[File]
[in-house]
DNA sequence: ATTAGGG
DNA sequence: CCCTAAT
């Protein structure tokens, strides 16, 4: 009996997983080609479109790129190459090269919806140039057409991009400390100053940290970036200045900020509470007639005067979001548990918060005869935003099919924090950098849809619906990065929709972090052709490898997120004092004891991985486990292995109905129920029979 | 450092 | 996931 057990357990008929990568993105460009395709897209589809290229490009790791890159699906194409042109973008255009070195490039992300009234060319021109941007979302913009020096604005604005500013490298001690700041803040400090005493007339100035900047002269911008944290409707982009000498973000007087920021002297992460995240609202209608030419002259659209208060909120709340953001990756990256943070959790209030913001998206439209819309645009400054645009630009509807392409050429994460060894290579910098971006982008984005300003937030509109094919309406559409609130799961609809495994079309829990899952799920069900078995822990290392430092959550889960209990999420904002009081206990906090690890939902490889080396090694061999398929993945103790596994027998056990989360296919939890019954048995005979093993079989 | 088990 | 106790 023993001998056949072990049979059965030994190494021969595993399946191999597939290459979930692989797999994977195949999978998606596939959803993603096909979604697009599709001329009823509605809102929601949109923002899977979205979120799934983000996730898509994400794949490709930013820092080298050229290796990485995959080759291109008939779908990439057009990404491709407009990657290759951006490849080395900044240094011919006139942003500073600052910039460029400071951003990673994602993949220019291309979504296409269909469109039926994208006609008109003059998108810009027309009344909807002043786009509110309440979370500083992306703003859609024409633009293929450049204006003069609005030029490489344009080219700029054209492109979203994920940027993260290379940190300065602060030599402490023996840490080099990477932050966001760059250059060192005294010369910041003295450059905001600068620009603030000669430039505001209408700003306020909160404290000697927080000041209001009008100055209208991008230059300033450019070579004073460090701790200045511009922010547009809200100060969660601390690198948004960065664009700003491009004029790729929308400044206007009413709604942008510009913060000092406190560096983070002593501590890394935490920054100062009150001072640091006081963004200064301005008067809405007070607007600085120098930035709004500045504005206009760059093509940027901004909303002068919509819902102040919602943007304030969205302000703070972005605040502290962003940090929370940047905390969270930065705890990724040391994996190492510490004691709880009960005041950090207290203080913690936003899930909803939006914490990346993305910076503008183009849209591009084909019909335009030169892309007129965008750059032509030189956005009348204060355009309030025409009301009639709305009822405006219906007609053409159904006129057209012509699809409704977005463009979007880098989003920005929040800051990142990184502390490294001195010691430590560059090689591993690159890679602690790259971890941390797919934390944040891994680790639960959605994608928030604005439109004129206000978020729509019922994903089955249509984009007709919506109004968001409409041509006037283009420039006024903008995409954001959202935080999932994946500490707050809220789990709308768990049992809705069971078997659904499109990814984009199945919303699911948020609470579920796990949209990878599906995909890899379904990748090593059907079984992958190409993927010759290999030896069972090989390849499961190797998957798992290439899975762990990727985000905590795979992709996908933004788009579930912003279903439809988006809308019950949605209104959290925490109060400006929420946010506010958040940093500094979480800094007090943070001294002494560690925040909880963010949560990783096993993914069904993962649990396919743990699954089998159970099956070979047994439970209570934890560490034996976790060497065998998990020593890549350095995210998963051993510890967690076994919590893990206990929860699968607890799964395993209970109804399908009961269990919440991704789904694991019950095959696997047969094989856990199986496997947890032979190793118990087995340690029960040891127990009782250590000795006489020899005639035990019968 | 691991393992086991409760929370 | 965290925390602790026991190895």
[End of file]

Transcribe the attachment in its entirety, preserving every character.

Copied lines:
[in-house]
DNA sequence: ATTAGGG
DNA sequence: CCCTAAT
């Protein structure tokens, strides 16, 4: 009996997983080609479109790129190459090269919806140039057409991009400390100053940290970036200045900020509470007639005067979001548990918060005869935003099919924090950098849809619906990065929709972090052709490898997120004092004891991985486990292995109905129920029979 | 450092 | 996931 057990357990008929990568993105460009395709897209589809290229490009790791890159699906194409042109973008255009070195490039992300009234060319021109941007979302913009020096604005604005500013490298001690700041803040400090005493007339100035900047002269911008944290409707982009000498973000007087920021002297992460995240609202209608030419002259659209208060909120709340953001990756990256943070959790209030913001998206439209819309645009400054645009630009509807392409050429994460060894290579910098971006982008984005300003937030509109094919309406559409609130799961609809495994079309829990899952799920069900078995822990290392430092959550889960209990999420904002009081206990906090690890939902490889080396090694061999398929993945103790596994027998056990989360296919939890019954048995005979093993079989 | 088990 | 106790 023993001998056949072990049979059965030994190494021969595993399946191999597939290459979930692989797999994977195949999978998606596939959803993603096909979604697009599709001329009823509605809102929601949109923002899977979205979120799934983000996730898509994400794949490709930013820092080298050229290796990485995959080759291109008939779908990439057009990404491709407009990657290759951006490849080395900044240094011919006139942003500073600052910039460029400071951003990673994602993949220019291309979504296409269909469109039926994208006609008109003059998108810009027309009344909807002043786009509110309440979370500083992306703003859609024409633009293929450049204006003069609005030029490489344009080219700029054209492109979203994920940027993260290379940190300065602060030599402490023996840490080099990477932050966001760059250059060192005294010369910041003295450059905001600068620009603030000669430039505001209408700003306020909160404290000697927080000041209001009008100055209208991008230059300033450019070579004073460090701790200045511009922010547009809200100060969660601390690198948004960065664009700003491009004029790729929308400044206007009413709604942008510009913060000092406190560096983070002593501590890394935490920054100062009150001072640091006081963004200064301005008067809405007070607007600085120098930035709004500045504005206009760059093509940027901004909303002068919509819902102040919602943007304030969205302000703070972005605040502290962003940090929370940047905390969270930065705890990724040391994996190492510490004691709880009960005041950090207290203080913690936003899930909803939006914490990346993305910076503008183009849209591009084909019909335009030169892309007129965008750059032509030189956005009348204060355009309030025409009301009639709305009822405006219906007609053409159904006129057209012509699809409704977005463009979007880098989003920005929040800051990142990184502390490294001195010691430590560059090689591993690159890679602690790259971890941390797919934390944040891994680790639960959605994608928030604005439109004129206000978020729509019922994903089955249509984009007709919506109004968001409409041509006037283009420039006024903008995409954001959202935080999932994946500490707050809220789990709308768990049992809705069971078997659904499109990814984009199945919303699911948020609470579920796990949209990878599906995909890899379904990748090593059907079984992958190409993927010759290999030896069972090989390849499961190797998957798992290439899975762990990727985000905590795979992709996908933004788009579930912003279903439809988006809308019950949605209104959290925490109060400006929420946010506010958040940093500094979480800094007090943070001294002494560690925040909880963010949560990783096993993914069904993962649990396919743990699954089998159970099956070979047994439970209570934890560490034996976790060497065998998990020593890549350095995210998963051993510890967690076994919590893990206990929860699968607890799964395993209970109804399908009961269990919440991704789904694991019950095959696997047969094989856990199986496997947890032979190793118990087995340690029960040891127990009782250590000795006489020899005639035990019968 | 691991393992086991409760929370 | 965290925390602790026991190895």